Today the Scottish Football Monitor site has put up a flag and proposed a brand new cross-club scheme to bring fans together and make big changes within the game. Needless to say, this site wholeheartedly supports that venture.
It is long overdue, and I am glad that I had this article to put up because it might serve as a suggestion for one area in which reform needs to be made, one that doesn’t get enough attention but remains a serious concern for many fans.
There is a certain arrogance that exists in Scottish football that we don’t like.
It never manifests itself amongst the fans, who know the sport they absolutely love has seen enough scandal over the years that anything goes. You are most likely to find it amongst those inside football and on those rare occasions when the subject is raised they don’t want to hear it.
Then the media takes up their cries of denial with a vigour they never apply to defending any other aspect of the game.
There is no corruption in Scottish football, they tell you.
They refuse even to countenance the suggestion that there might be.
When Celtic recently asked for an explanation about the bizarre refereeing decision that may have cost us a domestic treble the hacks were quick to point the finger at Lawwell and the club for trying to ride roughshod over the governing body because we’d lost an important game.
They said that it was motivated by a desire to blow smoke, to cover for our failings on that particular day.
This reaction was not unexpected.
The media never misses a chance to have a sneaky kick at Celtic, and this one wasn’t even partially disguised. Some of the more ridiculous hacks even saw it as a chance to attack our CEO and suggest he step down from his post at the SFA, even bringing the Dave King hearing into it although one had nothing to do with the other.
Thus were their own motivations made crystal clear.
Yet, I wonder now if perhaps the whole Josh Meekings thing was misinterpreted from the off. Were Celtic really seeking an explanation on behalf of the club, or was their concern motivated by something else? A concern for football itself?
Some will scoff at the very suggestion, but even if it wasn’t, I don’t think anyone can dispute (without being biased) that regardless of intent, Celtic may have been doing our national sport a great service in trying to bring into light something a lot of people would rather we didn’t.
I’ll tell you what a lifetime of reading about the dark side of human nature suggests to me about an equally long timeline in watching our national game; I suspect that at least one match in which I have had some kind of emotional interest has been fixed, either partially or wholly.
I am convinced of this, beyond all shadow of a doubt. Although no direct evidence of it exists (it wouldn’t, of course) it would be absolute folly not to believe it has happened.
If you believe the naysayers, Scotland is the only part of the global game in which the honesty of referees is not even in question, where players are so dedicated to their teams that the notion of throwing matches never crosses their minds, where managers play their strongest team every week with the intention of winning every game and where everyone involved in the sport is in it for the glory, for the love of it, and not for financial rewards.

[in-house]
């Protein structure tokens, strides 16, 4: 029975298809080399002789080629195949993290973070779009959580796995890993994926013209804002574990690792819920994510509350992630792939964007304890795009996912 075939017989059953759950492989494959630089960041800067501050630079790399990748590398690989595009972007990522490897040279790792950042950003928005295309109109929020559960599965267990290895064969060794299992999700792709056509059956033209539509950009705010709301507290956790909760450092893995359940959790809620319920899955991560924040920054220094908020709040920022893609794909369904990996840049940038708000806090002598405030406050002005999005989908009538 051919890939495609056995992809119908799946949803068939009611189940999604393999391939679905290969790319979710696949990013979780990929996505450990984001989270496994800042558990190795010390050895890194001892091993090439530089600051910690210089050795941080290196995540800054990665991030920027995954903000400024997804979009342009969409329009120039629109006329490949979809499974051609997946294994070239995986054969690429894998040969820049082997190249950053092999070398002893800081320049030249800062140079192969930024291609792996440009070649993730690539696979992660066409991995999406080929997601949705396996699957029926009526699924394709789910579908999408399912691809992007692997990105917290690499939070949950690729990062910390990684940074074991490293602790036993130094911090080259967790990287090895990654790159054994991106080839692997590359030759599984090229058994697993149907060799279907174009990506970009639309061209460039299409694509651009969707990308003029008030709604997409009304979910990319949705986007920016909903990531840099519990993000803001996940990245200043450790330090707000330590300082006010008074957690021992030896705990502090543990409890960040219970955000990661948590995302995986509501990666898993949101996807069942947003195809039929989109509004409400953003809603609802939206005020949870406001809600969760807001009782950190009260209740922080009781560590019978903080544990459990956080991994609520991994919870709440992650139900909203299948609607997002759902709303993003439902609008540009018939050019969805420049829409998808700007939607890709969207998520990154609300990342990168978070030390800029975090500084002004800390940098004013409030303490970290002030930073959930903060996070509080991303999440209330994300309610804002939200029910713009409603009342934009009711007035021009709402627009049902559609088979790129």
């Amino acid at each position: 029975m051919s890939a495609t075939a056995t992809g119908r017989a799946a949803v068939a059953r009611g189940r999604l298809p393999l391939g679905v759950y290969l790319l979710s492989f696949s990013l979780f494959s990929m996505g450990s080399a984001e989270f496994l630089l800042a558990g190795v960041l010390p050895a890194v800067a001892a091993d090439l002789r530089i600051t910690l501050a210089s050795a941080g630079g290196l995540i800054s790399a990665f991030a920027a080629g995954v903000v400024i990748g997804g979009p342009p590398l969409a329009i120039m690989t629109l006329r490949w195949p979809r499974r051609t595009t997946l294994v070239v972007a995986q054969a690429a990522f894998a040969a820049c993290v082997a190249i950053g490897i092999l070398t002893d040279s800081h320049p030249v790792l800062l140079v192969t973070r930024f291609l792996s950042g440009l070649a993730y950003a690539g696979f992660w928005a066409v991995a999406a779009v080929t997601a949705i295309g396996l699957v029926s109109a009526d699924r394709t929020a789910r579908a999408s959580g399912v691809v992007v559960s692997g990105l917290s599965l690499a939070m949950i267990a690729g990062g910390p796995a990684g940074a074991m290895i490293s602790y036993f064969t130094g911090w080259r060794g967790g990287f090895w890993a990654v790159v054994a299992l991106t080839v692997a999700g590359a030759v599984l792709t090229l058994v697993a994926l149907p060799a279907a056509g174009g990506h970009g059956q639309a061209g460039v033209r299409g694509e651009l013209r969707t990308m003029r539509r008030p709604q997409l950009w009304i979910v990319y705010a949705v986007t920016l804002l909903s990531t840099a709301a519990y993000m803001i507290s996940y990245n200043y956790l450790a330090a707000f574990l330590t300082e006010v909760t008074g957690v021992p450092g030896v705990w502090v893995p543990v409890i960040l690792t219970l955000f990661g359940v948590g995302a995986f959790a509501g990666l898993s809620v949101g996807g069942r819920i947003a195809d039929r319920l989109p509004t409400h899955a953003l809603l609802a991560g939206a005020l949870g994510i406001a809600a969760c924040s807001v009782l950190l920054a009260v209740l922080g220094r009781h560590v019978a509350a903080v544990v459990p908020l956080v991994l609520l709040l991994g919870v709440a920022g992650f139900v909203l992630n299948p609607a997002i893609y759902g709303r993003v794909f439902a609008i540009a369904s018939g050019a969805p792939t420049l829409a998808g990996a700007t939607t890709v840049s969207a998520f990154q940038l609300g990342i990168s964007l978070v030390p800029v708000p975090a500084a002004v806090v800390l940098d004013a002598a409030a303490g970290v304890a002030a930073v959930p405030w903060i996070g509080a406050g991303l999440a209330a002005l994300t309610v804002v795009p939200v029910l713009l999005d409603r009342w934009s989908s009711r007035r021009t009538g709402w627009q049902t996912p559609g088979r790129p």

The moment you conclude that any one of these things is in doubt you have to accept that anything might have happened – or be happening now – and that the integrity of our game is only maintained because of the things we don’t know.
A lot of our media commentators are quite open about preferring it that way. Hugh Keevins once famously said we should not investigate corruption in case we found some evidence of it, because, he said, that evidence would destroy football in this country.
Forget the fact that if we’re all sitting around a crooked table the game isn’t worth a damn anyway; this was a journalist, or a self-defined one, talking about the benefits of living in ignorance.
This is but one of the reasons I view much of the press in this country with undisguised contempt. So few of them remember what they are actually for and what the purpose of their profession is. That they would rather let cheating go undiscovered and unpunished is bad enough, but to actually claim they want it that way for the good of the game … well, what can you say?
I do want to know.
I think most football fans would.
In England, last week, the whole game received a proper shock to the system when Delroy Facey was found guilty of match fixing. He faces being sent to jail. It was the second high profile court case to rock the sport down there in recent years, although both trials were focussed on the same scam.
Any complacency that might have existed down there was erased at a stroke by this case and the verdict in it.
They are now alert, vigilant, and watchful for anything which threatens the game further.
The same complacency that exists here in Scotland was, doubtless, equally rampant south of the border for years beyond counting, along with that deep rooted suspicion that only Johnny Foreigner had enough disrespect for the sport to get involved in this kind of thing. Then, in 2013, the match-fixing scandal erupted there and changed things.
But change always happens slowly. Because how could such a thing happen here, on this island, the birthplace of the game itself?
Easy. It happened like it does anywhere else, and it was motivated by the same greed.
Furthermore, in a sport where the players at the very top are paid salaries which boggle the mind it’s not difficult to imagine what drives some young guy who never quite made it, or some old pro who missed out on the days of the big money, to forfeit their love of the game for one big payday. Without condoning it, you can understand the motivation.
What’s worse, if you’ve ever been on a sports betting website you’ll have seen the awesome array of options now available to the gambler. You can stick a quid on everything from the number of corners to whether or not the game will have a penalty kick or a red card. It is heaven for the Saturday afternoon punter who likes to sit and watch Sky Sports News, but it opens the door wide to all manner of possible fixes and scams.